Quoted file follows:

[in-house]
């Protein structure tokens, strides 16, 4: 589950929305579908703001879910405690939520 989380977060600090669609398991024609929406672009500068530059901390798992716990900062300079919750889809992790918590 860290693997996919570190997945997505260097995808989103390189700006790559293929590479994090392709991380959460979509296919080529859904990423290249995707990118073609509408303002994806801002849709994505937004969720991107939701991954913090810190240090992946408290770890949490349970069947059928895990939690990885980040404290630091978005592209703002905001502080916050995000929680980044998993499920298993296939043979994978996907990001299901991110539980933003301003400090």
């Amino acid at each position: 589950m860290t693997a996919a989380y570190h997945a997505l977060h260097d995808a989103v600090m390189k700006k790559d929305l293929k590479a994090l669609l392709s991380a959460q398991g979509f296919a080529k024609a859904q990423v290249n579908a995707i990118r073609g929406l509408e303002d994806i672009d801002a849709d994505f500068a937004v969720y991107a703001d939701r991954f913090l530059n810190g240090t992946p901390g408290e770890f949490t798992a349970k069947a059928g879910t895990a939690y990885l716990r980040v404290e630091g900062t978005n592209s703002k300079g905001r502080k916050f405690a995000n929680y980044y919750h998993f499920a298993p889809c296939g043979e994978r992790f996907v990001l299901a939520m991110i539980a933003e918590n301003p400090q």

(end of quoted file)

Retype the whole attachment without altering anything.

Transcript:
[in-house]
């Protein structure tokens, strides 16, 4: 589950929305579908703001879910405690939520 989380977060600090669609398991024609929406672009500068530059901390798992716990900062300079919750889809992790918590 860290693997996919570190997945997505260097995808989103390189700006790559293929590479994090392709991380959460979509296919080529859904990423290249995707990118073609509408303002994806801002849709994505937004969720991107939701991954913090810190240090992946408290770890949490349970069947059928895990939690990885980040404290630091978005592209703002905001502080916050995000929680980044998993499920298993296939043979994978996907990001299901991110539980933003301003400090």
């Amino acid at each position: 589950m860290t693997a996919a989380y570190h997945a997505l977060h260097d995808a989103v600090m390189k700006k790559d929305l293929k590479a994090l669609l392709s991380a959460q398991g979509f296919a080529k024609a859904q990423v290249n579908a995707i990118r073609g929406l509408e303002d994806i672009d801002a849709d994505f500068a937004v969720y991107a703001d939701r991954f913090l530059n810190g240090t992946p901390g408290e770890f949490t798992a349970k069947a059928g879910t895990a939690y990885l716990r980040v404290e630091g900062t978005n592209s703002k300079g905001r502080k916050f405690a995000n929680y980044y919750h998993f499920a298993p889809c296939g043979e994978r992790f996907v990001l299901a939520m991110i539980a933003e918590n301003p400090q």